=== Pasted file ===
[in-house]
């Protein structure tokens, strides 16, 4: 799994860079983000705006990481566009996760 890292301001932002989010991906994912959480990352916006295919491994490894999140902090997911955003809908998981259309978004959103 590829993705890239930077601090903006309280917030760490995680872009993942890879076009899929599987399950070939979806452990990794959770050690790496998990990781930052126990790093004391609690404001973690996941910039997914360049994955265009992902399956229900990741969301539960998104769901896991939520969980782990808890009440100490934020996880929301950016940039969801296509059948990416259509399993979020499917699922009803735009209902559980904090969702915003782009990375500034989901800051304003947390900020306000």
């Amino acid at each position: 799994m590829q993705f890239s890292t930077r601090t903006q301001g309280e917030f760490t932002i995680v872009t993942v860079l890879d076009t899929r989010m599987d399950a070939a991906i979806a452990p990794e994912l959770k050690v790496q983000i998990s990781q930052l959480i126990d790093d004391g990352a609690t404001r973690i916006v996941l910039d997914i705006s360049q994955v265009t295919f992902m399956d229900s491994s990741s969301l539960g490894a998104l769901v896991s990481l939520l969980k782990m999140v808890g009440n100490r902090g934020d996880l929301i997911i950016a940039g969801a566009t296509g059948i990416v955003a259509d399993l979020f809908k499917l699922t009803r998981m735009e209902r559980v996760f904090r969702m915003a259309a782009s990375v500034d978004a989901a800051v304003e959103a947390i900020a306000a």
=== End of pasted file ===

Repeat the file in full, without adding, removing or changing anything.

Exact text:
[in-house]
């Protein structure tokens, strides 16, 4: 799994860079983000705006990481566009996760 890292301001932002989010991906994912959480990352916006295919491994490894999140902090997911955003809908998981259309978004959103 590829993705890239930077601090903006309280917030760490995680872009993942890879076009899929599987399950070939979806452990990794959770050690790496998990990781930052126990790093004391609690404001973690996941910039997914360049994955265009992902399956229900990741969301539960998104769901896991939520969980782990808890009440100490934020996880929301950016940039969801296509059948990416259509399993979020499917699922009803735009209902559980904090969702915003782009990375500034989901800051304003947390900020306000």
């Amino acid at each position: 799994m590829q993705f890239s890292t930077r601090t903006q301001g309280e917030f760490t932002i995680v872009t993942v860079l890879d076009t899929r989010m599987d399950a070939a991906i979806a452990p990794e994912l959770k050690v790496q983000i998990s990781q930052l959480i126990d790093d004391g990352a609690t404001r973690i916006v996941l910039d997914i705006s360049q994955v265009t295919f992902m399956d229900s491994s990741s969301l539960g490894a998104l769901v896991s990481l939520l969980k782990m999140v808890g009440n100490r902090g934020d996880l929301i997911i950016a940039g969801a566009t296509g059948i990416v955003a259509d399993l979020f809908k499917l699922t009803r998981m735009e209902r559980v996760f904090r969702m915003a259309a782009s990375v500034d978004a989901a800051v304003e959103a947390i900020a306000a």